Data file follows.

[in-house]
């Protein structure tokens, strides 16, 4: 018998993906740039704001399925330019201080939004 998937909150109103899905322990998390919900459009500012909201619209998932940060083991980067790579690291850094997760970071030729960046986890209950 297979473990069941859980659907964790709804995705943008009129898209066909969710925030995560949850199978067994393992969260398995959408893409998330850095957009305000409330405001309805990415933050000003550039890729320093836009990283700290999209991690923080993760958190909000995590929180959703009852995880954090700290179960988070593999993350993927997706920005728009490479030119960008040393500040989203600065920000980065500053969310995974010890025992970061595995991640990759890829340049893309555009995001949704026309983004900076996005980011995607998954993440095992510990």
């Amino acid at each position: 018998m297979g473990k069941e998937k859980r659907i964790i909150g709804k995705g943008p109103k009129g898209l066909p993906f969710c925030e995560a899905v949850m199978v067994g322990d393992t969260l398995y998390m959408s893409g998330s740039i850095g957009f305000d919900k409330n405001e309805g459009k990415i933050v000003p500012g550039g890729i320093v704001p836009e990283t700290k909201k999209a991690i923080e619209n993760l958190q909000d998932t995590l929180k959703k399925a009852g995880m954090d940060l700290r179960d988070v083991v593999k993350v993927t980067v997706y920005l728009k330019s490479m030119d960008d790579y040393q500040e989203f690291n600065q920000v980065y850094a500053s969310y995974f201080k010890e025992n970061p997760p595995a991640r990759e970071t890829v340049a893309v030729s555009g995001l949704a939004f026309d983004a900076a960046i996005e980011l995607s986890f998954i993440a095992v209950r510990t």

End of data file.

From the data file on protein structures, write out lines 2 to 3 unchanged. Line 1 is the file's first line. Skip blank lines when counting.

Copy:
């Protein structure tokens, strides 16, 4: 018998993906740039704001399925330019201080939004 998937909150109103899905322990998390919900459009500012909201619209998932940060083991980067790579690291850094997760970071030729960046986890209950 297979473990069941859980659907964790709804995705943008009129898209066909969710925030995560949850199978067994393992969260398995959408893409998330850095957009305000409330405001309805990415933050000003550039890729320093836009990283700290999209991690923080993760958190909000995590929180959703009852995880954090700290179960988070593999993350993927997706920005728009490479030119960008040393500040989203600065920000980065500053969310995974010890025992970061595995991640990759890829340049893309555009995001949704026309983004900076996005980011995607998954993440095992510990």
């Amino acid at each position: 018998m297979g473990k069941e998937k859980r659907i964790i909150g709804k995705g943008p109103k009129g898209l066909p993906f969710c925030e995560a899905v949850m199978v067994g322990d393992t969260l398995y998390m959408s893409g998330s740039i850095g957009f305000d919900k409330n405001e309805g459009k990415i933050v000003p500012g550039g890729i320093v704001p836009e990283t700290k909201k999209a991690i923080e619209n993760l958190q909000d998932t995590l929180k959703k399925a009852g995880m954090d940060l700290r179960d988070v083991v593999k993350v993927t980067v997706y920005l728009k330019s490479m030119d960008d790579y040393q500040e989203f690291n600065q920000v980065y850094a500053s969310y995974f201080k010890e025992n970061p997760p595995a991640r990759e970071t890829v340049a893309v030729s555009g995001l949704a939004f026309d983004a900076a960046i996005e980011l995607s986890f998954i993440a095992v209950r510990t």